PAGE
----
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What chance a recall of Parliament during the Easter recess?

By Jonathan Isaby

This afternoon, after the usual hour of departmental questions in the Commons, there will be an Urgent Question at 3.30pm on armed forces redundancies, followed by no fewer than four oral statements by ministers: William Hague on the situation in Libya and the Ivory Coast; Andrew Lansley on NHS Reforms; Owen Paterson on the Omagh bomb; and Steve Webb on pensions. I think this must be a record in one day, certainly in the time I have professionally been covering Parliament.

All of which means that some hours allocated toay for Opposition Day debates will be lost. As a result, I gather that Labour will use the time remaining for their motion on policing and not move their second tabled motion on Green policy, and that the Government will find another half day of debate for Labour on another day by means of compensation.

Events out of politicans' control accout for two of today's statements, whilst the other two needed to be made before the Commons rises for its Easter recess at the end of business tomorrow - with MPs not due to return to Westminster until Tuesday 26th April, after Easter.

But the business of government will continue over these coming three weeks - just without the opportunity for ministers to be held account for what they are doing by MPs in the Commons.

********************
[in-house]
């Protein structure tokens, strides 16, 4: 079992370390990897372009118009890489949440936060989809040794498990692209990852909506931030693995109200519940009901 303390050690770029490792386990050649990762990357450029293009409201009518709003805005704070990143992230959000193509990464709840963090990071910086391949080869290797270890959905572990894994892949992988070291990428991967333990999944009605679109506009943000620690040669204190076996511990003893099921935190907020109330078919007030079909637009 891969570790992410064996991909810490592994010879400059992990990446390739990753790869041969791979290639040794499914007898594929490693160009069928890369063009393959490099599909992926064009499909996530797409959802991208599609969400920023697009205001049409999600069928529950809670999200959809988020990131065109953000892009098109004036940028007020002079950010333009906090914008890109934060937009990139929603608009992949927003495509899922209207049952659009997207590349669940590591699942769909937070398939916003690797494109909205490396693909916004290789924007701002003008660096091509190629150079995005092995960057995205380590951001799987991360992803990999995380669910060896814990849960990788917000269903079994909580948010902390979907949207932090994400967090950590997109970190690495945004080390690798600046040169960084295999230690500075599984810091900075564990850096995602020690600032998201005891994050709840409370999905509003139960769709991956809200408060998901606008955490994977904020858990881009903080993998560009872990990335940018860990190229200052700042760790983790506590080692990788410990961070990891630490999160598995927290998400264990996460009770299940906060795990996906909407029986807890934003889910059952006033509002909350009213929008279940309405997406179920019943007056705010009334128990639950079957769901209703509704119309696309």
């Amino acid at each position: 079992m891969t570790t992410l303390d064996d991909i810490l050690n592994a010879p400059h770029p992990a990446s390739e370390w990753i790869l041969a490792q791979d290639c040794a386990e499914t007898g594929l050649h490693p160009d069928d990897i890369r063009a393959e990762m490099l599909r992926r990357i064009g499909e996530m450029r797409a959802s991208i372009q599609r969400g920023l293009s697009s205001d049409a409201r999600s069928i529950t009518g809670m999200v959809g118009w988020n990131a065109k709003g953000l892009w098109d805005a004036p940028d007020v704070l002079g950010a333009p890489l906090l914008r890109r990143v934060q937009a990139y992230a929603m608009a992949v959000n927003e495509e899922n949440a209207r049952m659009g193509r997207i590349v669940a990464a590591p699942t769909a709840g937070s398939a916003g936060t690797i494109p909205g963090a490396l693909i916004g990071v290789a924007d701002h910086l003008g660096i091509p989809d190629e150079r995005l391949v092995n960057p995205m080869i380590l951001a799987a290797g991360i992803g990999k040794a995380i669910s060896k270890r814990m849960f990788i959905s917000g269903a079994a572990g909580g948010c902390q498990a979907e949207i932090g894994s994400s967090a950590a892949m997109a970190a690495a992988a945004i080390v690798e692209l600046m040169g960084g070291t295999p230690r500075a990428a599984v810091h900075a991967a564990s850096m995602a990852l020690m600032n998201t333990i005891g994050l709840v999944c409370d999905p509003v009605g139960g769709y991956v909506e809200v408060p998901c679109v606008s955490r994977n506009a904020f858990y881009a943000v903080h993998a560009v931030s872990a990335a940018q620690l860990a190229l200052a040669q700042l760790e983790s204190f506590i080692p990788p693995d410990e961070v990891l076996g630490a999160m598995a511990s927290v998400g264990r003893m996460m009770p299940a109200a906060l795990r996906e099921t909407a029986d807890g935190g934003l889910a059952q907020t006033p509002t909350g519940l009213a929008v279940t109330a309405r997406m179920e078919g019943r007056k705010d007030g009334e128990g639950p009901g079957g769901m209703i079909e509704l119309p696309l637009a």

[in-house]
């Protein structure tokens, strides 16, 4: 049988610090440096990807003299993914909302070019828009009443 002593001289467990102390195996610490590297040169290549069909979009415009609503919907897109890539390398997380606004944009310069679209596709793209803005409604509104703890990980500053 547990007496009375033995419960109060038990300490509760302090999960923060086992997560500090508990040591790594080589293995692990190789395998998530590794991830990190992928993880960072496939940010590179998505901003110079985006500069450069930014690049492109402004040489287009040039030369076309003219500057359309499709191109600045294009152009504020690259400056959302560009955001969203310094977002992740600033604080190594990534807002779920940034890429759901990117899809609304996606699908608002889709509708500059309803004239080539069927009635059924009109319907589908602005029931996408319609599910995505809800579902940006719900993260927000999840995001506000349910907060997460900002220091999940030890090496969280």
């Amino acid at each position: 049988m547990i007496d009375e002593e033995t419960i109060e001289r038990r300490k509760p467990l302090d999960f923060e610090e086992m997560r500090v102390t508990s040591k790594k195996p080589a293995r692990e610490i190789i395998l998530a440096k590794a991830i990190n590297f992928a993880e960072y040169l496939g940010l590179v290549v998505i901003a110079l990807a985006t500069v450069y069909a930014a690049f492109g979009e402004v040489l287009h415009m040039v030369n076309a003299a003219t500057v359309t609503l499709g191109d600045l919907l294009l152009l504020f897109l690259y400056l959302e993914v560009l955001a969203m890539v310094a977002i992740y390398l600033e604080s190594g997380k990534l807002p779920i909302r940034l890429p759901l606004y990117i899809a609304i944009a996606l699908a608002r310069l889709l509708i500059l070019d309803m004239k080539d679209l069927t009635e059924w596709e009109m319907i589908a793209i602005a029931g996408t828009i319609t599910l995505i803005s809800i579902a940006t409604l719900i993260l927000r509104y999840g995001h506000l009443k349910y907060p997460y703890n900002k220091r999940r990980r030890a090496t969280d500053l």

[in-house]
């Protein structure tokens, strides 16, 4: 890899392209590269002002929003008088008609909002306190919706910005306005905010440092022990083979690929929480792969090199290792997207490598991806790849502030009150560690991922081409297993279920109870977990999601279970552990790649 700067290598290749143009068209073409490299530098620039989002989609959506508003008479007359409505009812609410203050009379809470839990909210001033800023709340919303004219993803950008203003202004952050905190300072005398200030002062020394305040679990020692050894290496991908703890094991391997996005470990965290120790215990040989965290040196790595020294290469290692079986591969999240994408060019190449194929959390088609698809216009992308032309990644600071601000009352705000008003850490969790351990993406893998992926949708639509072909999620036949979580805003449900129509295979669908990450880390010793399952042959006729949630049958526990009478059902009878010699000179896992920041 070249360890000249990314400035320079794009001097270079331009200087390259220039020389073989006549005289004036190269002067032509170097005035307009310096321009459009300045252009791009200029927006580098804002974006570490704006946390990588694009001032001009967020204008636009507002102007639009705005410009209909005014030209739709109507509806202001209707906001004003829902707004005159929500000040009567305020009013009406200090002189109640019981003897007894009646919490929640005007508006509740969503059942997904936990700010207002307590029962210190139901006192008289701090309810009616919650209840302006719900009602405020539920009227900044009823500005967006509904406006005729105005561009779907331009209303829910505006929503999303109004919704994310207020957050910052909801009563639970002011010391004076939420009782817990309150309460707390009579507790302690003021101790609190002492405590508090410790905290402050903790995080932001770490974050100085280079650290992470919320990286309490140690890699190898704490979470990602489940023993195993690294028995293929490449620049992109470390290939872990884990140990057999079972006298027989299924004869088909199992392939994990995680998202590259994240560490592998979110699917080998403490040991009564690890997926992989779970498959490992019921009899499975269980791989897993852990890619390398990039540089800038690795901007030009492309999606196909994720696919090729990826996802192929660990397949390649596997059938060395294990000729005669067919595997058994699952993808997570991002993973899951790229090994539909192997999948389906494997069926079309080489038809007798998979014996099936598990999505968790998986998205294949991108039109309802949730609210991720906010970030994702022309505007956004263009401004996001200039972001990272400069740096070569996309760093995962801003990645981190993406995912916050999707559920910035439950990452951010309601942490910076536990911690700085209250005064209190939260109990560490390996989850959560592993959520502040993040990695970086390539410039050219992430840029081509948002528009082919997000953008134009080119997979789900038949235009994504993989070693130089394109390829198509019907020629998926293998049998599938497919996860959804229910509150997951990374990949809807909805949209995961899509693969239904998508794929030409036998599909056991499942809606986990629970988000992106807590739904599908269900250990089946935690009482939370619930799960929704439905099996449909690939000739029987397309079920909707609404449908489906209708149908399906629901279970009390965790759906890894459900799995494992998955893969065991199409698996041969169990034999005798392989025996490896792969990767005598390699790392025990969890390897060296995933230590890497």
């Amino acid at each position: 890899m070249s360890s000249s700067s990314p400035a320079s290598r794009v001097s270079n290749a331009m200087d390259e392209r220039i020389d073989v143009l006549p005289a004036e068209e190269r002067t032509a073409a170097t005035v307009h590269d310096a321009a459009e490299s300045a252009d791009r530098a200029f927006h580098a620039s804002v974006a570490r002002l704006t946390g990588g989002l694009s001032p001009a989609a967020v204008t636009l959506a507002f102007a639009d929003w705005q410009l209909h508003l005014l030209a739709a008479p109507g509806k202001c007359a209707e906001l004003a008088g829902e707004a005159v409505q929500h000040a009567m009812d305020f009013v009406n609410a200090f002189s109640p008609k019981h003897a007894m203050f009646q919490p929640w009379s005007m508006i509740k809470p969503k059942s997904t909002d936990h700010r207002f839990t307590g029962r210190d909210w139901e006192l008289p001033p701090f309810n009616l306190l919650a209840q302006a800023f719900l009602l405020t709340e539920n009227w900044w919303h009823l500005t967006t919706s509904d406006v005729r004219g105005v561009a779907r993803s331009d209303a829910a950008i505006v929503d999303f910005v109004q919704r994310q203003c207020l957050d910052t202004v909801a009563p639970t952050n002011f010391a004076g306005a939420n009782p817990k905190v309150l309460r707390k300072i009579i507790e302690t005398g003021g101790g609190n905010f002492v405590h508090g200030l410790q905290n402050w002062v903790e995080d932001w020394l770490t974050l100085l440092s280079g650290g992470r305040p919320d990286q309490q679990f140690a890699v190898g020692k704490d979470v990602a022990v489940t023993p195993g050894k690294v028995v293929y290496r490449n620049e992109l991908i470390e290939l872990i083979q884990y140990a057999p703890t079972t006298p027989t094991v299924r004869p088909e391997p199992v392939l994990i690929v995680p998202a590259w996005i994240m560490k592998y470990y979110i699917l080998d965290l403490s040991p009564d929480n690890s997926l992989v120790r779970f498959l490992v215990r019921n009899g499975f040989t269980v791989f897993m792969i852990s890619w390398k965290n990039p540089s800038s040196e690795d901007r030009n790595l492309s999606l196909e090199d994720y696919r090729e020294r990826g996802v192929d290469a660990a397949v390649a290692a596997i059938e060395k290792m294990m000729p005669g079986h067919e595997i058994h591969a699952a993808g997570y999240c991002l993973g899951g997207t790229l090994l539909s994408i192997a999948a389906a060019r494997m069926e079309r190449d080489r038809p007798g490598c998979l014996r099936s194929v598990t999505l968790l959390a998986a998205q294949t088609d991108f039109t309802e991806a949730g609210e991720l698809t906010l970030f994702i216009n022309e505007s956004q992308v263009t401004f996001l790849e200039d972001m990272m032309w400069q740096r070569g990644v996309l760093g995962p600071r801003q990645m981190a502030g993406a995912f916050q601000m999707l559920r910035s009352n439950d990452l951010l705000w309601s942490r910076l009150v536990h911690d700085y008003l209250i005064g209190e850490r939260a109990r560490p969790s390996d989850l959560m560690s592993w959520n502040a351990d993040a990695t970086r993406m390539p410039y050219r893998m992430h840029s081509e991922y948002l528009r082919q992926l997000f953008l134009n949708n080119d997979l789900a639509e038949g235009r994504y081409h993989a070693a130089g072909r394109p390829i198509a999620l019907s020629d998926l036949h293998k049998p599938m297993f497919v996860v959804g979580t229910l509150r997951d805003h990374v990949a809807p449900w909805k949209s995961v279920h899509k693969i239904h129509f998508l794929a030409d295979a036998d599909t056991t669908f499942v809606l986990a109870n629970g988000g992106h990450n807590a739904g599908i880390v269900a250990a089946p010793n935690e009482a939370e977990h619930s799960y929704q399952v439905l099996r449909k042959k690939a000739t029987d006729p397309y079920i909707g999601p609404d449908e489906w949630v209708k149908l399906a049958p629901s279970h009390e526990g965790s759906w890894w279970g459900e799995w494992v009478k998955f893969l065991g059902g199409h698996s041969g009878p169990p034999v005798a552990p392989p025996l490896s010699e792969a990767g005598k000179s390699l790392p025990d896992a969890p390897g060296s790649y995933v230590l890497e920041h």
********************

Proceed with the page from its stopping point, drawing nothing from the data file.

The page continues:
However, with British service personnel in action in Libya, that lack of accountability is even more of an issue than usual during a recess.

In the last four weeks, there have been eight occasions when either David Cameron or William Hague has come to the Commons chamber for a statement or debate relating to events in Libya. This afternoon's statement from Hague will be the ninth.

If the Commons were sitting for the next three weeks, it is unthinkable that MPs would not get the chance for regular updates from ministers at the Despatch Box on the operation in Libya and to ask questions of them.

As such, I wouldn't be at all surprised if there is a clamour for a recall of Parliament at some point before Easter. In fact, Hague should make clear this afternoon that he and the Prime Minister will not hesitate in volunteering to orchestrate such a recall rather than waiting for others to demand it.


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